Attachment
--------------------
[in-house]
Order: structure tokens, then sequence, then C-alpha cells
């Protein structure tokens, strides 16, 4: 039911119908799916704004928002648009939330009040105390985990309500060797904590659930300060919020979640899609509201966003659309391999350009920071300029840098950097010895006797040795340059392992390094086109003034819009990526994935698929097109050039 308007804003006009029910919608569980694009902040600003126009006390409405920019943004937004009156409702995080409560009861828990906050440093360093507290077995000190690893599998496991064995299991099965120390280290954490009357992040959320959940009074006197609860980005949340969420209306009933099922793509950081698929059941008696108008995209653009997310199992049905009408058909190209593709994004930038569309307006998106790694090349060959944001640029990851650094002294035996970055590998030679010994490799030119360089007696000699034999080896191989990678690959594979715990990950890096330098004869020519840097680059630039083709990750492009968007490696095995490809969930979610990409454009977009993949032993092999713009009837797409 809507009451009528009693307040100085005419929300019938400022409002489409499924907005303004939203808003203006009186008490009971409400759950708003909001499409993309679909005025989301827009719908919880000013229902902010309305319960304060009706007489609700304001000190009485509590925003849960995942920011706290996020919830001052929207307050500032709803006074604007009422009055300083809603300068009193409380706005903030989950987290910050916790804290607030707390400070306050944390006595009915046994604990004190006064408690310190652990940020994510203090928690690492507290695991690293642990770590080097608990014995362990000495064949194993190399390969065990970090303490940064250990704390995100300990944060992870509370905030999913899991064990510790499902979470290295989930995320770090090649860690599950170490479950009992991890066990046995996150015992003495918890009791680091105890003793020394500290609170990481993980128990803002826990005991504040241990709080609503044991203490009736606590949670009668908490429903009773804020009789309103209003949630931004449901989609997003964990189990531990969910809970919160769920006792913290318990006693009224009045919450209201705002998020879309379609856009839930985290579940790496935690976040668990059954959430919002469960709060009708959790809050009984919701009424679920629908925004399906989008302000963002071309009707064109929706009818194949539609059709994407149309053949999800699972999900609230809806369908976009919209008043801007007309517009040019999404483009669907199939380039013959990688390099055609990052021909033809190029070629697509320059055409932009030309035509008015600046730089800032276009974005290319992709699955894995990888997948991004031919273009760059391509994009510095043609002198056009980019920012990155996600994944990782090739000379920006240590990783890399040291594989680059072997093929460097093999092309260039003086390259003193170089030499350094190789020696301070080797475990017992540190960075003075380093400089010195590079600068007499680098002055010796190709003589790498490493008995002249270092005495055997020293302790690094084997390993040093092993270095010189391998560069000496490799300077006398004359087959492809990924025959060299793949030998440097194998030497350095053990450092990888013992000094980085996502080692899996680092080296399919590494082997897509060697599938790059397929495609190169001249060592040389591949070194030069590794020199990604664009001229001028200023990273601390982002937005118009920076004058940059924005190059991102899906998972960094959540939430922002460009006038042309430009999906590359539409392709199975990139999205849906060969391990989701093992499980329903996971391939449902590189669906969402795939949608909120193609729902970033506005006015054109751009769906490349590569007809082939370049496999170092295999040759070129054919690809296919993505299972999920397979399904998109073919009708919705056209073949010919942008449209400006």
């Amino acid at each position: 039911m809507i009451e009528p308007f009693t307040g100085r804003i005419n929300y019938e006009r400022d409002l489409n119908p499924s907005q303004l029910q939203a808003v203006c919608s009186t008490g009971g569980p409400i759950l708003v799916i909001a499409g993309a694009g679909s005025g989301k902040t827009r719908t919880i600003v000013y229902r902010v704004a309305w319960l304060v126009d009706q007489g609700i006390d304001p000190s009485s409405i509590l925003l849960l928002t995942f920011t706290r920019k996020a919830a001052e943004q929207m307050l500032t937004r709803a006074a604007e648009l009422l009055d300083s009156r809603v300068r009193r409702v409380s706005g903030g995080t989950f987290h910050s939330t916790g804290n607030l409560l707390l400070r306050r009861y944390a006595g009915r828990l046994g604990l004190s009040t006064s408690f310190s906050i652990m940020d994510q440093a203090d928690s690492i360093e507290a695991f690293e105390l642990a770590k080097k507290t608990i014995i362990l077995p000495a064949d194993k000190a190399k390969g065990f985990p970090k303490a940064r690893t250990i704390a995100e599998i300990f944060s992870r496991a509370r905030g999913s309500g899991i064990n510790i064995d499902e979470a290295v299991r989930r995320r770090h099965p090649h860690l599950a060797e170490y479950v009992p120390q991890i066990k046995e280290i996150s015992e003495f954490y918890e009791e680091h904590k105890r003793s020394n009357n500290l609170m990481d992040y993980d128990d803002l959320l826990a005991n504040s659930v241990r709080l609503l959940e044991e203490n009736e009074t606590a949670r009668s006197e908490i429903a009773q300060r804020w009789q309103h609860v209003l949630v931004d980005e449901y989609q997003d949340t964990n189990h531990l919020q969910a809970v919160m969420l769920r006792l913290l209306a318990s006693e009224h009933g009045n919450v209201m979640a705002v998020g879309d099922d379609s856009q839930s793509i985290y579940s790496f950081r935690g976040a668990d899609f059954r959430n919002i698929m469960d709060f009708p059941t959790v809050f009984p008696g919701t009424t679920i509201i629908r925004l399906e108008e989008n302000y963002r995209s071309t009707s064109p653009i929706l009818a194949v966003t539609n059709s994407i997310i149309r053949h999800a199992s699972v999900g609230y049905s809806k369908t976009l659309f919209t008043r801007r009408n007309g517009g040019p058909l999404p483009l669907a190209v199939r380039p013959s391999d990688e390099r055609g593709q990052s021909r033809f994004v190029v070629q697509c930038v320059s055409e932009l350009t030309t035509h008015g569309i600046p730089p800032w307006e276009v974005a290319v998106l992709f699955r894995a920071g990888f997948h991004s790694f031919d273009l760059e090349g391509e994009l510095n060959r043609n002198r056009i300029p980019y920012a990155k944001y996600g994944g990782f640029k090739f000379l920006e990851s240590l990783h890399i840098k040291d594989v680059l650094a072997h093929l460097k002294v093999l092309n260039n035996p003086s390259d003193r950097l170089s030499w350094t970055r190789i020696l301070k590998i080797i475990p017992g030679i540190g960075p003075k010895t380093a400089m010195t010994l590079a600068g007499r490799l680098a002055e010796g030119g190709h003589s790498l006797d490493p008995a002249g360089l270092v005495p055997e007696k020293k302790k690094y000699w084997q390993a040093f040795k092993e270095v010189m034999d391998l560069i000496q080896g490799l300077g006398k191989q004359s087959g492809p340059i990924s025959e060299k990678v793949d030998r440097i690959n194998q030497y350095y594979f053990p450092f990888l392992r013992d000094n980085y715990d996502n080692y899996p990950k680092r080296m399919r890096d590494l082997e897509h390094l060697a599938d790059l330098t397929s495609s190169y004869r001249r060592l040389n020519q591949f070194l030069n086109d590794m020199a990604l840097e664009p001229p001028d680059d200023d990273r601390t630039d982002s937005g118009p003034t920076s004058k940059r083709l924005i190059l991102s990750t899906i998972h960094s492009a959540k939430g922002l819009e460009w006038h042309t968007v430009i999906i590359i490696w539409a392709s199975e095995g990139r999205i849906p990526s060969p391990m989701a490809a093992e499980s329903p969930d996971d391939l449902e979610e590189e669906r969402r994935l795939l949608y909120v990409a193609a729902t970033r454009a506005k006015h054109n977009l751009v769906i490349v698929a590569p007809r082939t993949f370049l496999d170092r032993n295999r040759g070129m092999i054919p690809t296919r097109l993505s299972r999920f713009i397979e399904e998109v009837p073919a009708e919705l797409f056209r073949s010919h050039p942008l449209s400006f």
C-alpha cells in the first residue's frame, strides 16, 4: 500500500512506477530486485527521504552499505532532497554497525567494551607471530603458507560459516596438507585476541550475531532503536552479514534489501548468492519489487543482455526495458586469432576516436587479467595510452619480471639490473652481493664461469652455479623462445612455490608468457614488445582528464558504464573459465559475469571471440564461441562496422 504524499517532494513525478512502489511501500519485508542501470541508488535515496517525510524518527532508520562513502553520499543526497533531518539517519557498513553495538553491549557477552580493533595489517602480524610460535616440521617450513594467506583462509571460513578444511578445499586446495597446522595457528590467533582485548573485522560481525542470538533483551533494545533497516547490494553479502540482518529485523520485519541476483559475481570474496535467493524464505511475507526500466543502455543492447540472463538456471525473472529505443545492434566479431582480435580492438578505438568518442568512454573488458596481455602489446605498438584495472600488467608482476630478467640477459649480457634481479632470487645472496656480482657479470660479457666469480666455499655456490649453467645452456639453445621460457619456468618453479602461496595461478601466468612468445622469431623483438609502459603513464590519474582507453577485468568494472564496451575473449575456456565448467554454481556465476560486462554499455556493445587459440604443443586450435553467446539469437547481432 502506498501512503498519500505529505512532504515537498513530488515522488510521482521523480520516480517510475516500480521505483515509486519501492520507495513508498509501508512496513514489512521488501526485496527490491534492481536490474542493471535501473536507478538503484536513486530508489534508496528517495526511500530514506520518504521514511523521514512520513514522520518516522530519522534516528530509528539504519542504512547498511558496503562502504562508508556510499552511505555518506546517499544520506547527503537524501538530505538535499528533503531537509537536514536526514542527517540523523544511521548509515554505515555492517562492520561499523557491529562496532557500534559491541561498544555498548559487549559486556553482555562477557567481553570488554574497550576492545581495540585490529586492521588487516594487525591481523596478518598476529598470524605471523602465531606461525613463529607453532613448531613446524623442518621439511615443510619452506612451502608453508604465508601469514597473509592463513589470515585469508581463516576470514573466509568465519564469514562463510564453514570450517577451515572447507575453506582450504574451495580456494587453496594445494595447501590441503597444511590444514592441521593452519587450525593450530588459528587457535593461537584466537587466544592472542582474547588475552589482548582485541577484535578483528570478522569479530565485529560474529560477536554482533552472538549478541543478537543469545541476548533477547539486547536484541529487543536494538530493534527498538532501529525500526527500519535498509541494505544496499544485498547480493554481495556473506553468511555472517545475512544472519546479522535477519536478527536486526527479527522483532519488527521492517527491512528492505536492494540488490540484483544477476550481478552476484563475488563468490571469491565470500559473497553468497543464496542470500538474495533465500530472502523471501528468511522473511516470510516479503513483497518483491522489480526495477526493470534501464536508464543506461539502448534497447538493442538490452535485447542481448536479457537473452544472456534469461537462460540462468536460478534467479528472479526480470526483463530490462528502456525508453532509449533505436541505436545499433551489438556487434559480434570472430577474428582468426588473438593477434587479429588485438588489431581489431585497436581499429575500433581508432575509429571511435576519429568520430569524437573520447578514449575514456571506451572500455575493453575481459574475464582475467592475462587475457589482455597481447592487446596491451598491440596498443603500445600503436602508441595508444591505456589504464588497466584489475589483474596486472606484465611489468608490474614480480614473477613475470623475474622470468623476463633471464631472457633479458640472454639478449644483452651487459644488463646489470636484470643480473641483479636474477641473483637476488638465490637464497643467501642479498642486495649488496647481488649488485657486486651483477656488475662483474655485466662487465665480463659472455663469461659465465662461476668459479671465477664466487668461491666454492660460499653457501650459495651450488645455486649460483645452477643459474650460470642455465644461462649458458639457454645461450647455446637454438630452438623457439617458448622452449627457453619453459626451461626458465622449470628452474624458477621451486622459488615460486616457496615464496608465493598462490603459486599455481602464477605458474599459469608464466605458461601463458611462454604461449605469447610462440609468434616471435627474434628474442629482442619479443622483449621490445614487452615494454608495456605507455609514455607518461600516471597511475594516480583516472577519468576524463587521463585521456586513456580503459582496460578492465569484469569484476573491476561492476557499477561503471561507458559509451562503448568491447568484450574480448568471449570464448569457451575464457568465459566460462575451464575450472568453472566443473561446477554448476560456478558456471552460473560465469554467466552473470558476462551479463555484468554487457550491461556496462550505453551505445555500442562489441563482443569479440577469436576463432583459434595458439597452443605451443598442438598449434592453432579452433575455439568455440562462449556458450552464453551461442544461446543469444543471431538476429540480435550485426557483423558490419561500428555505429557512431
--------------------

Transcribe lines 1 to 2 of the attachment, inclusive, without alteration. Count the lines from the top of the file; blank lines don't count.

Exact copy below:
[in-house]
Order: structure tokens, then sequence, then C-alpha cells